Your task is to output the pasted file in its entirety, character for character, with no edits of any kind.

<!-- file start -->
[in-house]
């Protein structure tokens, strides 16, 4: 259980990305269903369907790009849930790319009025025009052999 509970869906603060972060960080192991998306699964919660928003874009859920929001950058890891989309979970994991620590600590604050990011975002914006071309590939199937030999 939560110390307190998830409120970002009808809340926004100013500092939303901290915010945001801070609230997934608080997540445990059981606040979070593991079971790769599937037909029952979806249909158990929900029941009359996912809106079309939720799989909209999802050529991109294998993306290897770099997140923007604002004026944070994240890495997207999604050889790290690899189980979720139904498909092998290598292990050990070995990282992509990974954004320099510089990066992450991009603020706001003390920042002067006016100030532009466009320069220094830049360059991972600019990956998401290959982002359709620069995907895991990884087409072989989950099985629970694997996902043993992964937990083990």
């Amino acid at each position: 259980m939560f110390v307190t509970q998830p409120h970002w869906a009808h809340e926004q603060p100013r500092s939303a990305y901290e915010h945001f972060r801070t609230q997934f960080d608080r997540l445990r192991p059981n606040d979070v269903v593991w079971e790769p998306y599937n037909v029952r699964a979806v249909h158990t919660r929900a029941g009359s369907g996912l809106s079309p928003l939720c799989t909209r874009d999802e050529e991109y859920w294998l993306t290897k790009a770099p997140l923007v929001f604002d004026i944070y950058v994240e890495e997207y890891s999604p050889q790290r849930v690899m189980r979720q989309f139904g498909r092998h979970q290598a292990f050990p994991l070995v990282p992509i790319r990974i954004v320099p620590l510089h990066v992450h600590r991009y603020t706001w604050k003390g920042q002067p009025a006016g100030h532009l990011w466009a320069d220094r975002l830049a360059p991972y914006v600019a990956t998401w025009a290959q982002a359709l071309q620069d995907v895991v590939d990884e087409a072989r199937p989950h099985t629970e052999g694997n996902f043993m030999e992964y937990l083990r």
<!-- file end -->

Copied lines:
[in-house]
């Protein structure tokens, strides 16, 4: 259980990305269903369907790009849930790319009025025009052999 509970869906603060972060960080192991998306699964919660928003874009859920929001950058890891989309979970994991620590600590604050990011975002914006071309590939199937030999 939560110390307190998830409120970002009808809340926004100013500092939303901290915010945001801070609230997934608080997540445990059981606040979070593991079971790769599937037909029952979806249909158990929900029941009359996912809106079309939720799989909209999802050529991109294998993306290897770099997140923007604002004026944070994240890495997207999604050889790290690899189980979720139904498909092998290598292990050990070995990282992509990974954004320099510089990066992450991009603020706001003390920042002067006016100030532009466009320069220094830049360059991972600019990956998401290959982002359709620069995907895991990884087409072989989950099985629970694997996902043993992964937990083990």
């Amino acid at each position: 259980m939560f110390v307190t509970q998830p409120h970002w869906a009808h809340e926004q603060p100013r500092s939303a990305y901290e915010h945001f972060r801070t609230q997934f960080d608080r997540l445990r192991p059981n606040d979070v269903v593991w079971e790769p998306y599937n037909v029952r699964a979806v249909h158990t919660r929900a029941g009359s369907g996912l809106s079309p928003l939720c799989t909209r874009d999802e050529e991109y859920w294998l993306t290897k790009a770099p997140l923007v929001f604002d004026i944070y950058v994240e890495e997207y890891s999604p050889q790290r849930v690899m189980r979720q989309f139904g498909r092998h979970q290598a292990f050990p994991l070995v990282p992509i790319r990974i954004v320099p620590l510089h990066v992450h600590r991009y603020t706001w604050k003390g920042q002067p009025a006016g100030h532009l990011w466009a320069d220094r975002l830049a360059p991972y914006v600019a990956t998401w025009a290959q982002a359709l071309q620069d995907v895991v590939d990884e087409a072989r199937p989950h099985t629970e052999g694997n996902f043993m030999e992964y937990l083990r």